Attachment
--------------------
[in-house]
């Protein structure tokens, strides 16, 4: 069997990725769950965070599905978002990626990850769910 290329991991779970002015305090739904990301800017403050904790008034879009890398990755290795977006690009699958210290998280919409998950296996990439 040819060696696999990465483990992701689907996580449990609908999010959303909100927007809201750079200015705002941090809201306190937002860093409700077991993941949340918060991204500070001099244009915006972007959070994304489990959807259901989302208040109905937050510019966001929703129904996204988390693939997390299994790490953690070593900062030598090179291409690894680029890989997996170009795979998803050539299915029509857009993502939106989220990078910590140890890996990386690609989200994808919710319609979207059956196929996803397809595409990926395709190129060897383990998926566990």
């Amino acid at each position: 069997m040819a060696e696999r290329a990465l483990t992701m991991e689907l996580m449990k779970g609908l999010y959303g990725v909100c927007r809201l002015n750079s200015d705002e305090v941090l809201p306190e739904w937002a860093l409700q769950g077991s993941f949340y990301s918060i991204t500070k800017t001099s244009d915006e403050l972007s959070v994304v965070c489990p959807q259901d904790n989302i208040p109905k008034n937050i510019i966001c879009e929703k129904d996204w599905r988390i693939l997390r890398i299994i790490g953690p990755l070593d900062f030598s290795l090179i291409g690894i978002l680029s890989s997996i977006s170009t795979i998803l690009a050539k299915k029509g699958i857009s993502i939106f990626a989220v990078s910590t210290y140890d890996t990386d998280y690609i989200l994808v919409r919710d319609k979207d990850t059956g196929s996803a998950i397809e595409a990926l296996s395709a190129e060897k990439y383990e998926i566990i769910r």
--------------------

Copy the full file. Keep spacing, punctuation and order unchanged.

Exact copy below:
[in-house]
């Protein structure tokens, strides 16, 4: 069997990725769950965070599905978002990626990850769910 290329991991779970002015305090739904990301800017403050904790008034879009890398990755290795977006690009699958210290998280919409998950296996990439 040819060696696999990465483990992701689907996580449990609908999010959303909100927007809201750079200015705002941090809201306190937002860093409700077991993941949340918060991204500070001099244009915006972007959070994304489990959807259901989302208040109905937050510019966001929703129904996204988390693939997390299994790490953690070593900062030598090179291409690894680029890989997996170009795979998803050539299915029509857009993502939106989220990078910590140890890996990386690609989200994808919710319609979207059956196929996803397809595409990926395709190129060897383990998926566990």
């Amino acid at each position: 069997m040819a060696e696999r290329a990465l483990t992701m991991e689907l996580m449990k779970g609908l999010y959303g990725v909100c927007r809201l002015n750079s200015d705002e305090v941090l809201p306190e739904w937002a860093l409700q769950g077991s993941f949340y990301s918060i991204t500070k800017t001099s244009d915006e403050l972007s959070v994304v965070c489990p959807q259901d904790n989302i208040p109905k008034n937050i510019i966001c879009e929703k129904d996204w599905r988390i693939l997390r890398i299994i790490g953690p990755l070593d900062f030598s290795l090179i291409g690894i978002l680029s890989s997996i977006s170009t795979i998803l690009a050539k299915k029509g699958i857009s993502i939106f990626a989220v990078s910590t210290y140890d890996t990386d998280y690609i989200l994808v919409r919710d319609k979207d990850t059956g196929s996803a998950i397809e595409a990926l296996s395709a190129e060897k990439y383990e998926i566990i769910r």